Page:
One of the most common golf swing faults we see at our golf instruction academy in Orlando, FL, is when the golfer "shrugs" or "elevates" his shoulders during the backswing.
When you do this in your backswing in golf, you'll find that you will tend to not only swing across the line, but lose a lot of power as well.
This very common swing fault puts the golfer in a very weak position, as can been seen in the picture below:
The image on the left shows where the scapula is elevated and effectively "disconnects" the golfer from the core muscles, requiring a very "armsy" downswing. The key to preventing this is to understand precisely how the arms work during the golf backswing.
Your Drill to Stay More Connected
Once you've familiarized yourself with the movement of the arms, another swing drill that will help is learning to shrug and depress your shoulders. This will help you learn what it feels like to elevate your shoulders vs. keeping them depressed so that you are connected to your core.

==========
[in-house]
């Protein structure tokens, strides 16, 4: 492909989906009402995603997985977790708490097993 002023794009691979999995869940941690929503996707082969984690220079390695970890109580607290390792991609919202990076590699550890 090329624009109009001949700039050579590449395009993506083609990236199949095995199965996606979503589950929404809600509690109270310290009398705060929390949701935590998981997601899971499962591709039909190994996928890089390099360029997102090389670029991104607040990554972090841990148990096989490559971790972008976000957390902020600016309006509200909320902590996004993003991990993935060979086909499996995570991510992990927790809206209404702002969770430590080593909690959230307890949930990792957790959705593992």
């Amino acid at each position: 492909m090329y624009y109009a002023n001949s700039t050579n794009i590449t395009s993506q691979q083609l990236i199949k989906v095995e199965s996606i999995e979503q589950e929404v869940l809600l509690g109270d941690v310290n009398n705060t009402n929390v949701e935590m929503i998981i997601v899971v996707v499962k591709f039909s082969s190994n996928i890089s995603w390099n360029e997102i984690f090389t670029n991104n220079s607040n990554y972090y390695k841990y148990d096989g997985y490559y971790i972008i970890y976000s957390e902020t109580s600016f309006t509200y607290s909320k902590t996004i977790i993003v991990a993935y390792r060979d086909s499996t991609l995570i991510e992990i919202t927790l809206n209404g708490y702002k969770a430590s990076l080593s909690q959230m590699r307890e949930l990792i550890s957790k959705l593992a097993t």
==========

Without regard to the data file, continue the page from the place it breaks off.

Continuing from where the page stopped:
This swing drill is pretty simple and can be done right there in your chair:
Simply sit up in good posture and "shrug" your shoulders as high you can and begin to rotate back and forth. Note how you feel your shoulders moving independently of your core.
Now, keep rotating but pull your shoulders down in a military, but relaxed, posture. Note how you feel more "connected" to your core with your arms and shoulders.
Fix the Flying Right Elbow
Once you've learned the arm movements, the backswing in golf is pretty simple, but a lot of golfers still struggle with the flying right elbow.
With the scapula depressed and the elbow in front of the body, you'll be in a much more biomechanically connected position at the top of your golf backswing and be able to apply a lot more power from your torso in the downswing.
If you still struggle with the movement of the arms, take a look at our top selling golf instruction book, the Rotary Swing Certification Manual.